Real-Life Legend


100th Anniversary of the First Transmission of Sound Over Land

by Reverend Jozef Murgaš, Wireless Communicator


On November 23rd, 1905, the first public demonstration of wireless telegraphy over land was held between Wilkes-Barre and Scranton, Pennsylvania. Mr. Fred Kirkendall, then mayor of Wilkes-Barre, transmitted a message to Mayor Alexander R. Connell of Scranton. A large number of scientists, inventors, statesmen, officials, clergymen and interested persons gathered to witness this historical event in electrical science. The demonstration was a huge success. All messages that were sent were received. Rev. Jozef Murgaš, who conducted this experiment, later became known as the “radio priest”.**           

To mark the 100th Anniversary of the occasion, The Slovak Heritage Society of NEPA presented a check for $1,000 to King’s College Communications Department.  The donation was made possible through a bequest from the estate of Theodore M. Salvet specifically designated for the continued remembrance of the life and work of Rev. Jozef Murgaš.

Rev. Jozef Murgaš, a Roman Catholic Priest, was born in Slovakia. Among his many accomplishments, he was an academy-trained artist.  He was able to raise the money necessary to further his electrical experiments by selling many of his paintings. In Father’s tiny, meagerly equipped laboratory, located in the rear of Sacred Heart Slovak Church on North Main Street, Wilkes-Barre, he personally designed and built much of the apparatus used in his experiments.

Father’s work paralleled that of Marconi and other inventors. He systematically followed their experiments and endeavored to improve their systems. In 1900, Father invented the “Rotary Spark Gap (tone) System” of transmission. The tones were more recognizable and were able to be transmitted at 50 WPM-three times faster than Marconi’s system. Marconi’s process could send only a single sound and carry sound only a short distance over water. Murgaš’ invention, however, expanded on Marconi’s. The system was able to transmit two or more sounds over distances of 70 miles over land and 700 miles over water. The variation of sounds developed by Murgaš made communication by Morse code possible.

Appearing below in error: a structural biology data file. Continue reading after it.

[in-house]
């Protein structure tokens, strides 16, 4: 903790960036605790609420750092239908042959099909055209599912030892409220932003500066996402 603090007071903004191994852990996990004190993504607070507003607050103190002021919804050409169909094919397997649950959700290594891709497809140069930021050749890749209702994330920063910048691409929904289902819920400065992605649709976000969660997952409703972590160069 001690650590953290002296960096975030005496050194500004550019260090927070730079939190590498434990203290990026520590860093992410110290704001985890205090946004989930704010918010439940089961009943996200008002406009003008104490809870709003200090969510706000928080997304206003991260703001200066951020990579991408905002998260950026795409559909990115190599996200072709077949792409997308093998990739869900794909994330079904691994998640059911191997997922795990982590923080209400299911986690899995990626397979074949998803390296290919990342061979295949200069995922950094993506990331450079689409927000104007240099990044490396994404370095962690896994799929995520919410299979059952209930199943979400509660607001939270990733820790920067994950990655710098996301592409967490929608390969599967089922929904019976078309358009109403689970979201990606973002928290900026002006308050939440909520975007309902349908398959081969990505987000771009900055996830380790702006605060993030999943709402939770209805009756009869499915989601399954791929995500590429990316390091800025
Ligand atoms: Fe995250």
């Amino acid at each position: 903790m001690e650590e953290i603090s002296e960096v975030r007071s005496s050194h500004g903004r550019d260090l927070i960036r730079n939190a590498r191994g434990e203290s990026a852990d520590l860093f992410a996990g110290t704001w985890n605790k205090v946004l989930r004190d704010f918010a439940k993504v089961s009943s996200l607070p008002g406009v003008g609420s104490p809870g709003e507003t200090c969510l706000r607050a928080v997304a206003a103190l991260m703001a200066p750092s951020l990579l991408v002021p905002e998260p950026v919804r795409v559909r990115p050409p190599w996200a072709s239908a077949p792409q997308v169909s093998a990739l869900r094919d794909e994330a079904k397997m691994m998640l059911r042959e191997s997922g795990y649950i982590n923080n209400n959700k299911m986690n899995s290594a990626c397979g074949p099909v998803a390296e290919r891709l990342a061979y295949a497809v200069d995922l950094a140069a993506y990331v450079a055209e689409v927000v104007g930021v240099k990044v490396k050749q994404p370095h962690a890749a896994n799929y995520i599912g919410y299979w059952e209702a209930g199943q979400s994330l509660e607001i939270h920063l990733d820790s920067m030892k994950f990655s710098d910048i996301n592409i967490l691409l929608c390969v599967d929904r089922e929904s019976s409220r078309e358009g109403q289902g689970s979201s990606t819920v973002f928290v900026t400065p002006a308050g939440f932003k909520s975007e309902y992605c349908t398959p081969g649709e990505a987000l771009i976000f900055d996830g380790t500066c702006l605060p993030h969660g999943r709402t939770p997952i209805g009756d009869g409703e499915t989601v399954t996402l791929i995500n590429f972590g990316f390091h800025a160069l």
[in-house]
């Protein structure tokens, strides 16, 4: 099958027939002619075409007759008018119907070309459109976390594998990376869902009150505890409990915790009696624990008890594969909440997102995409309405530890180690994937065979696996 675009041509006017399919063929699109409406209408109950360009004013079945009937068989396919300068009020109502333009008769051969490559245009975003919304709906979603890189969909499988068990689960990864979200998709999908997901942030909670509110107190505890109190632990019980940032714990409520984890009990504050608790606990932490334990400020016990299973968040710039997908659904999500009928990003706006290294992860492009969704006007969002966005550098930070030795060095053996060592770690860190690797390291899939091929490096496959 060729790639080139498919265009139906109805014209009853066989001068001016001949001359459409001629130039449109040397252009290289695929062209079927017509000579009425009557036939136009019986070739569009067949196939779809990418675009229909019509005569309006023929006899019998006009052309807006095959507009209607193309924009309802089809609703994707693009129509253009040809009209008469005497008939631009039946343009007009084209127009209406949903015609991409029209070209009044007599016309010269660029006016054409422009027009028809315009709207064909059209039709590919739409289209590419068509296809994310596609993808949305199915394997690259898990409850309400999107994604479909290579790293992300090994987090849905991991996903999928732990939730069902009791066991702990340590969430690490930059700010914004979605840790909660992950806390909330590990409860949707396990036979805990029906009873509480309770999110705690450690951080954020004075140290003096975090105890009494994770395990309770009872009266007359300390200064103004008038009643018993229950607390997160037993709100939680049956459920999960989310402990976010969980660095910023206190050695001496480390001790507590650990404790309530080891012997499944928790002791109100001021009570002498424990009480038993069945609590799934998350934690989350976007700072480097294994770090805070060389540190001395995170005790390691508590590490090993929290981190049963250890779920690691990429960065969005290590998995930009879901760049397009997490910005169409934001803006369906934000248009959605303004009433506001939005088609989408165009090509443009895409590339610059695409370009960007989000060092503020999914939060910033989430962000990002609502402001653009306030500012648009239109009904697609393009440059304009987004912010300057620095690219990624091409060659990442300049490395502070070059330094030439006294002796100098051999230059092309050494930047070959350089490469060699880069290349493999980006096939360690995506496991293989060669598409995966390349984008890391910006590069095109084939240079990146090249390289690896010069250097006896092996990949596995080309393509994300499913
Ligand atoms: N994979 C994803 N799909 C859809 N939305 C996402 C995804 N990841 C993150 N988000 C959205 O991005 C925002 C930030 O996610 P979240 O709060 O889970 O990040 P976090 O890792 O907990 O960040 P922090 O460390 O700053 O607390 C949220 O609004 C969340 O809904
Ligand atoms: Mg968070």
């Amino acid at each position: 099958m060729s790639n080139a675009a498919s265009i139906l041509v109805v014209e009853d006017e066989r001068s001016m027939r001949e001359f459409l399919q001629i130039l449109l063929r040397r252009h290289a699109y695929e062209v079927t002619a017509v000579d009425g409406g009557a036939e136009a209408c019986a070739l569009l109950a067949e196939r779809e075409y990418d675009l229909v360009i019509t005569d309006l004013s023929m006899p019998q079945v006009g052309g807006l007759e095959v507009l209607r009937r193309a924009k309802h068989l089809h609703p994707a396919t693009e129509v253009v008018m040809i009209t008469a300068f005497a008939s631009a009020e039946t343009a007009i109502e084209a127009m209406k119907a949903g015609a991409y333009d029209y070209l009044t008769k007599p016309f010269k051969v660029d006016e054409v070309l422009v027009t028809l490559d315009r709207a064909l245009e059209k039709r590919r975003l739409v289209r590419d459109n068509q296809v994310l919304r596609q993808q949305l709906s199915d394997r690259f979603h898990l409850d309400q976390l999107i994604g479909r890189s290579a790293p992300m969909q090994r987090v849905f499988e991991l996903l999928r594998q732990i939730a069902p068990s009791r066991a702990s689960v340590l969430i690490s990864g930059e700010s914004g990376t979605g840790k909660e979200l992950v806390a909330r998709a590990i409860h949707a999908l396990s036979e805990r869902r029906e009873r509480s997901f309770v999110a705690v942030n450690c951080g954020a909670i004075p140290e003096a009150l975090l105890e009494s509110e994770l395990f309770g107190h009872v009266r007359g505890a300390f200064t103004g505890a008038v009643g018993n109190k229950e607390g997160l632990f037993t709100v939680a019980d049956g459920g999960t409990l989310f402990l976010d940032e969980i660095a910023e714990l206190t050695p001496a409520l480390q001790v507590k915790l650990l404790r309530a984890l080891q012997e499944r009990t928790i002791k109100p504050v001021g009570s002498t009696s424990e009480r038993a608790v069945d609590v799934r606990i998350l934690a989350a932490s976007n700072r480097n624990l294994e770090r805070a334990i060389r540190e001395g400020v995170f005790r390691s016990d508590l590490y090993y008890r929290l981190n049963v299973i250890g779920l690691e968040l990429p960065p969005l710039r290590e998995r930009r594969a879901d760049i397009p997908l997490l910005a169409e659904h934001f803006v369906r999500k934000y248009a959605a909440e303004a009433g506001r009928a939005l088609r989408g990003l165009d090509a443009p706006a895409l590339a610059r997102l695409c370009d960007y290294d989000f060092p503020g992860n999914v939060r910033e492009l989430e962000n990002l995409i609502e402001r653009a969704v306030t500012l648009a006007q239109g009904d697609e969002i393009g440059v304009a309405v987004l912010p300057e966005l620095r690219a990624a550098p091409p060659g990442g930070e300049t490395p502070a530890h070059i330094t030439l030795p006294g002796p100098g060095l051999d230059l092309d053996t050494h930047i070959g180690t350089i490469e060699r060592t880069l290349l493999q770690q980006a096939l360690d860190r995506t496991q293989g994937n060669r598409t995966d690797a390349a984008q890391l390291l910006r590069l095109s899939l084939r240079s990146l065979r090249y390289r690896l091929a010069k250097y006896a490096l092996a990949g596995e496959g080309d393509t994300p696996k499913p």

In November 1904, a group of investors enthusiastic about Murgaš’ experiments, formed the Universal Aether Telegraph Co. $18,000 was invested to construct two site with two 200 foot towers, one in Wilkes-Barre and one in Scranton, 19 miles to the north.

Later, Father Murgaš slightly rearranged his tone system and was able to transmit the human voice. During a demonstration, the words, “Glory Be To God” rang out on the receiving end of the transmission as the Slovak priest’s voice traveled through the atmosphere.

Father Murgaš successfully forwarded the first voice message, revolutionizing the use of wireless communications, and pioneered the development of radio. Time, natural disaster, disappointments in financial backing, ill health, a world war and age, led Murgaš to discontinue his experiments.

Marconi, along with his friend, Professor Fessenden, a noted inventor, argued over who invented the “tone system”. A long chain of lawsuits followed. Finally, the United States District Court, Southern District of New York ruled that Murgaš’ discovery proved him to be the original inventor. He used the financial settlement to purchase a stained glass window for Sacred Heart Church.

In what has been documented as the last visit by Marconi to Father Murgaš in the summer of 1917, Father stated: “I did what I thought was best to do. I’m growing older and not very well. My strength is failing and I do not believe I have very long to live. I do not want this patent to be lost to the human race. Mr. Marconi is a younger man. He is also a scientist and so I gave him the patent with all the information he needs. May God bless him and help him.” (Father Murgaš went Home on May 11, 1929.)

In October 1974 the Sacred Heart parish community donated over $13,000 to King’s College for the Rev. Jozef Murgaš Audio-Visual Aid Center. A replica of the twin towers in Wilkes-Barre was dedicated in1979. The replica was designed by Joseph M. Baloga; it was built and donated by the Metropolitan Wire Works of Wilkes-Barre PA. The dedication took place on the occasion of the 50th Anniversary of the death of Father Murgaš and was spear headed by The Murgaš Amateur Radio Club.  

** The above photograph was taken of Father Murgaš as he stood watching the construction of his "broadcasting" Towers in Wilkes-Barre, Pa.

A greater awareness of Father Joseph Murgaš, his biography and achievements has been accomplished by the Slovak Heritage Society of NEPA's video, REVEREND JOSEPH MURGAš, RADIO’S FORGOTTEN GENIUS. This video is available for purchase from the society.